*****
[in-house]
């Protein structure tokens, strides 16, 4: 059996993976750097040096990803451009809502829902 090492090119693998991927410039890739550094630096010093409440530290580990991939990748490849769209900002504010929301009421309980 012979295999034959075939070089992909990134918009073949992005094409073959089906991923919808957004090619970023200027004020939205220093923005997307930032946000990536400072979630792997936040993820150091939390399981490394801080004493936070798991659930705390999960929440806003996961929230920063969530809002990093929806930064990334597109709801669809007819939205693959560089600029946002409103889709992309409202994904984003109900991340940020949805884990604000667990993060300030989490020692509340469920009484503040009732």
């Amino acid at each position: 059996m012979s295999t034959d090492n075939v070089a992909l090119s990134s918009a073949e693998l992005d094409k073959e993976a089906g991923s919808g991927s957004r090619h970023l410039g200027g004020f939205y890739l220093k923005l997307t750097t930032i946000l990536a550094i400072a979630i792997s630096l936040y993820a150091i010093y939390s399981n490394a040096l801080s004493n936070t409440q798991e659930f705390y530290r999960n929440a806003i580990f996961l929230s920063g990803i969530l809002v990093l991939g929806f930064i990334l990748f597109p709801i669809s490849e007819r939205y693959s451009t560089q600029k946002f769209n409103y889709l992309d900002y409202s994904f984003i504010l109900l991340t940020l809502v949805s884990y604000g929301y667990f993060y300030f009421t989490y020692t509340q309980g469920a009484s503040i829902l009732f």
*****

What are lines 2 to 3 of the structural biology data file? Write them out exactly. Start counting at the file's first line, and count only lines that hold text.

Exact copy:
């Protein structure tokens, strides 16, 4: 059996993976750097040096990803451009809502829902 090492090119693998991927410039890739550094630096010093409440530290580990991939990748490849769209900002504010929301009421309980 012979295999034959075939070089992909990134918009073949992005094409073959089906991923919808957004090619970023200027004020939205220093923005997307930032946000990536400072979630792997936040993820150091939390399981490394801080004493936070798991659930705390999960929440806003996961929230920063969530809002990093929806930064990334597109709801669809007819939205693959560089600029946002409103889709992309409202994904984003109900991340940020949805884990604000667990993060300030989490020692509340469920009484503040009732």
């Amino acid at each position: 059996m012979s295999t034959d090492n075939v070089a992909l090119s990134s918009a073949e693998l992005d094409k073959e993976a089906g991923s919808g991927s957004r090619h970023l410039g200027g004020f939205y890739l220093k923005l997307t750097t930032i946000l990536a550094i400072a979630i792997s630096l936040y993820a150091i010093y939390s399981n490394a040096l801080s004493n936070t409440q798991e659930f705390y530290r999960n929440a806003i580990f996961l929230s920063g990803i969530l809002v990093l991939g929806f930064i990334l990748f597109p709801i669809s490849e007819r939205y693959s451009t560089q600029k946002f769209n409103y889709l992309d900002y409202s994904f984003i504010l109900l991340t940020l809502v949805s884990y604000g929301y667990f993060y300030f009421t989490y020692t509340q309980g469920a009484s503040i829902l009732f």